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After two tours in Afghanistan, the US Army veterinarian was deported to Mexico



He served two combat tours in Afghanistan.

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He then developed a drug addiction that accused his family of PTSD and he went to jail for selling cocaine.

Now, US Army veteran Miguel Perez Jr. has been deported to Mexico by US Immigration and Customs, a decision Senator Tammy Duckworth says is "based more on hatred than logic."

It marks the end of a five-year battle for the former Army Pfc. Perez, 38, who his family says he falsely believed his military service had made him a US citizen.

Perez was flown on Friday from Gary, Indiana, to Brownsville, Texas, where he was escorted across the US-Mexico border and handed over to the Mexican authorities, according to an ICE statement.

Mexican-born Perez came legally to the United States at the age of eight and grew up in Chicago. He completed two missions in Afghanistan before being released with a diagnosis of post-traumatic stress disorder, reports the WLS-TV ABC station in Chicago.

After being released from the army, Perez pleaded guilty to selling cocaine and served about seven years in prison.

  PHOTO: Miguel Perez Jr. is pictured in an undated mug shot. Illinois Department of Corrections
Miguel Perez Jr. is pictured in an undated mug shot.

Perez's mother, Esperanza Medina, told ABC News that her son had never formally applied for citizenship because he misunderstood the rules governing this process. As a result, ICE put Pere in a deportation trial in 2012 while serving his sentence.

Perez & # 39; s lawyer and his family trace his belief back to a time when Perez treated himself for pain related to his time on duty, they said.

  PHOTO: Miguel Perez holds a photo of his son Miguel Perez Jr. on April 4, 2017 in Chicago. Perez Jr., an army veteran, faces deportation after being held in a state prison for drug possession for seven years. Joshua Lott / AFP / Getty Images
Miguel Perez holds a photo of his son Miguel Perez Jr. on April 4, 2017 in Chicago. Perez Jr., an army veteran, faces deportation after being held in a state prison for drug possession for seven years.

Perez's lawyer, Christopher Bergin, added that Perez was "blown out of his Jeep in Kandahar" and suffered a traumatic brain injury (TBI) and post-traumatic stress disorder (PTSD) as a result of the explosion. Perez told the Chicago Tribune last month that grenades and bomb blasts during his tours caused him to lose much of his hearing and headaches.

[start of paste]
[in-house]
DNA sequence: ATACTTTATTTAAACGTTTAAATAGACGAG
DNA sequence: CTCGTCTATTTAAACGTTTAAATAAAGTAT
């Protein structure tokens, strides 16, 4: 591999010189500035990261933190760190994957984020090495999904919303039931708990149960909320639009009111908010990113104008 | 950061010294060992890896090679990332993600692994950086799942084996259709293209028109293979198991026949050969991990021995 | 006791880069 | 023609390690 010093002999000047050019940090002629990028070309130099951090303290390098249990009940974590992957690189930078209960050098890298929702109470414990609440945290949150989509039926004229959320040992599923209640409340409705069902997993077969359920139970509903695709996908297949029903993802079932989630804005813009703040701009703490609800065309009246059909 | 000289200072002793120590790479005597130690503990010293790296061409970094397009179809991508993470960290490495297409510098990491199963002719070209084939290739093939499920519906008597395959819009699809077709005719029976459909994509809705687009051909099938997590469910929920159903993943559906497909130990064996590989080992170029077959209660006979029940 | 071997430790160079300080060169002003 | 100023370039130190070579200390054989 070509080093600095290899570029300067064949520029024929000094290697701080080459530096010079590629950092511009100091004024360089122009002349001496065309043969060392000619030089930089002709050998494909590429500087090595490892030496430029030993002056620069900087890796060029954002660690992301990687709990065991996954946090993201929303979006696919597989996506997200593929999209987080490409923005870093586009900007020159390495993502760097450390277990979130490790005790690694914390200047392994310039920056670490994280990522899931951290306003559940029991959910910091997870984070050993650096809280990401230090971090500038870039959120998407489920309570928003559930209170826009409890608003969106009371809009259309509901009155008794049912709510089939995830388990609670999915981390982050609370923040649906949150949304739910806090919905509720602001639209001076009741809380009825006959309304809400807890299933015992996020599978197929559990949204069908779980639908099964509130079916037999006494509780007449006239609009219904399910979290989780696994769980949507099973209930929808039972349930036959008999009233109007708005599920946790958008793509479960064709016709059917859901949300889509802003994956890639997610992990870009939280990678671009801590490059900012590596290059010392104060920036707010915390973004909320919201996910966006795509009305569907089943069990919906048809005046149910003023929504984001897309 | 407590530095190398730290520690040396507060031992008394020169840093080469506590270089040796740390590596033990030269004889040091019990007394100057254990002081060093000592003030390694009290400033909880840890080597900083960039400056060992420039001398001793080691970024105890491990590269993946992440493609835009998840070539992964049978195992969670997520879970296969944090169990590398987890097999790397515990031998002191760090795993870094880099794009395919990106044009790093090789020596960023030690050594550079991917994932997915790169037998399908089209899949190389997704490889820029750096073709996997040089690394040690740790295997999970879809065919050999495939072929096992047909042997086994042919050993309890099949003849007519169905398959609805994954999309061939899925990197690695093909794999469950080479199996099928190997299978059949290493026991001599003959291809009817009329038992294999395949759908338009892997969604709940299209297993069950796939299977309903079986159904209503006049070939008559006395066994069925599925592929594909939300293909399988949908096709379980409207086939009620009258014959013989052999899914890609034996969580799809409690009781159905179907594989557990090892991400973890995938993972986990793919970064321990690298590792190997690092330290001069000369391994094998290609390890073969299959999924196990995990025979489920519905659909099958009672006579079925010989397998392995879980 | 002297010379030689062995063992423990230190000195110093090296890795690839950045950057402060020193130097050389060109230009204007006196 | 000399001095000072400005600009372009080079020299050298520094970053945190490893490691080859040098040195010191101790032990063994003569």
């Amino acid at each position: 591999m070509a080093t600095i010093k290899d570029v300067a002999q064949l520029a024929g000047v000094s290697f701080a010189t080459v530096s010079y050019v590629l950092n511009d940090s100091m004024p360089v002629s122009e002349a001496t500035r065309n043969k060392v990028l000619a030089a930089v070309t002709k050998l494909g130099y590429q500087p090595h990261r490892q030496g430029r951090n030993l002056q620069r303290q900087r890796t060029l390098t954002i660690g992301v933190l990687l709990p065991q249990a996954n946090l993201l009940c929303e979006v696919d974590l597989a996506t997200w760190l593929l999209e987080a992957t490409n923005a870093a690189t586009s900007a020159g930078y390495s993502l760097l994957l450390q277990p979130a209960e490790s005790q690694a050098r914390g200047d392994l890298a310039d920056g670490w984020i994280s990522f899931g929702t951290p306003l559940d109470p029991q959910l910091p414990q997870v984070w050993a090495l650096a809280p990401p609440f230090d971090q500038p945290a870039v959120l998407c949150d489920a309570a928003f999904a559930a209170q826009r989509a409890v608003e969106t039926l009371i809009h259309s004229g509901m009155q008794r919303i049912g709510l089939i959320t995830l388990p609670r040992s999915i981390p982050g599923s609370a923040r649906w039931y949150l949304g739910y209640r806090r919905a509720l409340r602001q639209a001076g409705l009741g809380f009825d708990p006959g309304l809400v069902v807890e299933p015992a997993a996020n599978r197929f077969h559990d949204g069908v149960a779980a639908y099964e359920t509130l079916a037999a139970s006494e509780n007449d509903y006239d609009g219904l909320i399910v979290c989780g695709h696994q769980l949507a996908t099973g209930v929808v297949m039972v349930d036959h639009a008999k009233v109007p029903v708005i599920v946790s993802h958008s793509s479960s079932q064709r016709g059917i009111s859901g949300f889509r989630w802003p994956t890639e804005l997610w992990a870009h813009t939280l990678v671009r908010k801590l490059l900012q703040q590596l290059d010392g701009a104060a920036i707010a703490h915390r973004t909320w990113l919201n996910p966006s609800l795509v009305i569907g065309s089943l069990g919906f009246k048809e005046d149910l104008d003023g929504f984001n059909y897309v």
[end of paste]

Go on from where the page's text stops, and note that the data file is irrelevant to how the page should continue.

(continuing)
Returning from Afghanistan, Perez told the Tribune he yearned to escape the adrenaline rush and finally turned to the cocaine. He eventually opted for a premature release from the army after a drug test, he told the Tribune.

Sara Walker, who works in the Church of the Perez family, the Lincoln United Methodist Church in Chicago, told ABC News that Perez had told her that he would turn to drugs for relief. The Lincoln United Methodist Church helped Perez & # 39; s connect with Bergin, who volunteered the case.

"He told me that when he made that mistake, he drank and drank drugs 24/7 a day," Walker said.

ICE officials say the agency respects the conscript service and preparedness and is well aware of cases involving US military veterans.

The story of Perez became a cause celebre, with Senator Tammy Duckworth, D.-Ill., Fighting for him. Following the news of the deportation, Duckworth issued a statement on Saturday: "This case is a tragic example of what can happen if national immigration policy is more hatred than logic and ICE does not feel responsible to anyone – at least, Miguel would have all of his own exploit legal opportunities before being hounded out of the country under a veil of secrecy. "

  PHOTO: US Senator Tammy Duckworth Speaks During a Town Hall Meeting on April 11, 2017 in Palatine, Ill. Scott Olson / Getty Images, FILE
. Senator Tammy Duckworth speaks during a meeting of the Town Hall on April 11, 2017 in Palatine, Illinois.

"I am appalled that secretary Nielsen has not responded to my personal appeal and merely asked to review the case of Miguel and decide for himself if he will be deported. This courageous fighting veteran was a wise use of the limited resources DHS, and I will be reviewing additional oversight options in the near future to protect it from any other combat veteran, "said Duckworth.


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